TSA-North American Freshwater Turtle Research Group Begins Alligator Snapping Turtle Population Assessment
Carl Franklin with two large Alligator Snapping Turtles image courtesy Eric Munscher
When they say “Everything’s Bigger in Texas” they aren’t kidding! With 34 native taxa of turtle and tortoise, Texas has more chelonian diversity than most countries. Of these 34 native taxa, the State Threatened alligator snapping turtle Macrochelys temminckii is arguably the most iconic and enigmatic.
Known to be a tenant of the turbid river drainages of East Texas, this amazing animal has unfortunately seen population declines throughout much of its range due to overharvesting, pollution, habitat degradation and incidental human-induced drownings. With Houston’s human population ranking in as the fourth largest city in the United States, these factors of decline are compounded. Despite the immense population of the Greater Houston Metropolitan Area (GHMA), the alligator snapping turtle is still known to haunt the waters in and around the city’s vast reaches.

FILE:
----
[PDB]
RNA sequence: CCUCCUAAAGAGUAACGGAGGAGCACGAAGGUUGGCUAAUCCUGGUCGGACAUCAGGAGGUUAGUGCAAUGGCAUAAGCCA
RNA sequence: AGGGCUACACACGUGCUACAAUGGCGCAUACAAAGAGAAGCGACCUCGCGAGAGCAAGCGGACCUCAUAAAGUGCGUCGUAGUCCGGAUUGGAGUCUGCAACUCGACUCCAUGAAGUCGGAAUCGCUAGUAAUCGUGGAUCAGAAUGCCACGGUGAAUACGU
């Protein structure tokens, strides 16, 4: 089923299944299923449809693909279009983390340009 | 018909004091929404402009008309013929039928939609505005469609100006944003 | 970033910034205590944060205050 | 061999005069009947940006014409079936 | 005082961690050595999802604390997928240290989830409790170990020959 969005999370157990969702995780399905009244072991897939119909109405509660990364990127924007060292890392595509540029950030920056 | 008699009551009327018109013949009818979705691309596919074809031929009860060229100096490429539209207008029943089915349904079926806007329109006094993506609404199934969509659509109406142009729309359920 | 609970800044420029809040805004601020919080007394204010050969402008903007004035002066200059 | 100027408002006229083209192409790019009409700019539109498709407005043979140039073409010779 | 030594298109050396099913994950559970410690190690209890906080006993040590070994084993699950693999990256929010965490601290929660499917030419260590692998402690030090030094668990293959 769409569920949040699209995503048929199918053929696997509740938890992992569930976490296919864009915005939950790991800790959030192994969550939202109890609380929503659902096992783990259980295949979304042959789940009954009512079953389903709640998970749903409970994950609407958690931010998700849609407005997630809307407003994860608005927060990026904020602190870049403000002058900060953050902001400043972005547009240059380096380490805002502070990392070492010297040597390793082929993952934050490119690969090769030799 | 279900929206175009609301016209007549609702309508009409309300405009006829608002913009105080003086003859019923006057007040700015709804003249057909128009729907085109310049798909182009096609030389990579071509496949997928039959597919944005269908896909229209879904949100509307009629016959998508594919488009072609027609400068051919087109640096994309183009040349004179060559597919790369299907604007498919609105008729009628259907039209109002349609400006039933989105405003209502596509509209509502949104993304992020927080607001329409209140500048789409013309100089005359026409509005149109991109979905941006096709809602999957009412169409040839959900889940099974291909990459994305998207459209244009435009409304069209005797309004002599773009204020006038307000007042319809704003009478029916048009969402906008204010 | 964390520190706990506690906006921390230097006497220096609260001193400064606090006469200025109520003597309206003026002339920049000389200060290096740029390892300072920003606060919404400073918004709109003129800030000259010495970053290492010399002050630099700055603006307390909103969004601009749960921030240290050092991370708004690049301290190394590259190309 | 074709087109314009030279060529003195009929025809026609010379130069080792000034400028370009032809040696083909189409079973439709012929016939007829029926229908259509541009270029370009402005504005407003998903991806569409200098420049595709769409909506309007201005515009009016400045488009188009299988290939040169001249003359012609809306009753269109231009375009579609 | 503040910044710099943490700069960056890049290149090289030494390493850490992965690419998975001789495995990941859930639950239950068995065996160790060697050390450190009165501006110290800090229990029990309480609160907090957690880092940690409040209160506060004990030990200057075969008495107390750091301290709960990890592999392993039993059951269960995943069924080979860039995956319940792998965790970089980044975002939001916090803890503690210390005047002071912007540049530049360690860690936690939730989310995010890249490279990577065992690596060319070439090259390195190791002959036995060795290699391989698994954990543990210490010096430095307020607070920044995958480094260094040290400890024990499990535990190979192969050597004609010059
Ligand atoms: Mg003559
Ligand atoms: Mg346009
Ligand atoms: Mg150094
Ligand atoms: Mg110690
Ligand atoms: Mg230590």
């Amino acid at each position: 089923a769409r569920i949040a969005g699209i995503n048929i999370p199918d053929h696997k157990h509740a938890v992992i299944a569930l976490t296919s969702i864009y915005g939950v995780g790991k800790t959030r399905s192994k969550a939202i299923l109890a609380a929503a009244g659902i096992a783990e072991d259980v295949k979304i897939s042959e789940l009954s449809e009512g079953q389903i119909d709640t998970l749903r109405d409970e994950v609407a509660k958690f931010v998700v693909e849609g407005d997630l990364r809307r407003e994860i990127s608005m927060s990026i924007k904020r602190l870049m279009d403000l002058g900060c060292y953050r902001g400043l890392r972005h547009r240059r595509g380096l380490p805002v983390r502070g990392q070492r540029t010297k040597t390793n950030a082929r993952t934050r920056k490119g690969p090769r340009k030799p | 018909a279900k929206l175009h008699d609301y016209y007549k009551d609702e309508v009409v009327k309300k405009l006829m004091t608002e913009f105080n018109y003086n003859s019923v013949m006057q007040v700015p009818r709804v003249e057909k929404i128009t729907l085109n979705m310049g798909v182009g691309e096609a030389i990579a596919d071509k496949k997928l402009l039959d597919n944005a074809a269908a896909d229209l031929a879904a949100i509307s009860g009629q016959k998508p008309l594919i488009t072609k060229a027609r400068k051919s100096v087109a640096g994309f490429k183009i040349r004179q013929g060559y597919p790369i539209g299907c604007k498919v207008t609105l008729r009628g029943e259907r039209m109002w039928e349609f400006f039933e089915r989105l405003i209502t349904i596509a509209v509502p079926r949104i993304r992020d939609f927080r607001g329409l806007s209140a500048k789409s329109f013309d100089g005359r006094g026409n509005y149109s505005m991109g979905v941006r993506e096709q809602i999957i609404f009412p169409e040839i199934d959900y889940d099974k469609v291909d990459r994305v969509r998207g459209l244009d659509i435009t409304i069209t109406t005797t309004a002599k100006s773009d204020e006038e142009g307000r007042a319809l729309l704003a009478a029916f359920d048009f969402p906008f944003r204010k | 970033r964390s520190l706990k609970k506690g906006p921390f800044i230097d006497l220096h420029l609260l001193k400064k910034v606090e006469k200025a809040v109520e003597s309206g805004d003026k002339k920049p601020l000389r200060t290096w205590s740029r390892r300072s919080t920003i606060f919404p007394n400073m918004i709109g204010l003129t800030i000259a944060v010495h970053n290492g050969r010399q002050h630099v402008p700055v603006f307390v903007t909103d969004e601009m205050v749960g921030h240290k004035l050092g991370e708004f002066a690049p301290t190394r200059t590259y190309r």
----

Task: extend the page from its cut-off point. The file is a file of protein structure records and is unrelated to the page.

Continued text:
With the support of the Texas Parks and Wildlife Division, TSA-NAFTRG scientists Eric Munscher, Arron Tuggle, Stephen Ross, Carl Franklin, Michael Farris, John Williams and Jordan Gray kicked off a long-term species assessment and population monitoring this January for these incredible animals in the GHMA. TSA-NAFTRG has since sampled on three occasions, yielding six adult and two juvenile alligator snappers! The group plans to continue sampling sites in the GHMA through 2018 for this species. Once areas of concentration have been discovered, TSA-NAFTRG will perform long-term population monitoring efforts for these micro-populations.
From The Blog
Although a return to the capital of Antananarivo means regular showers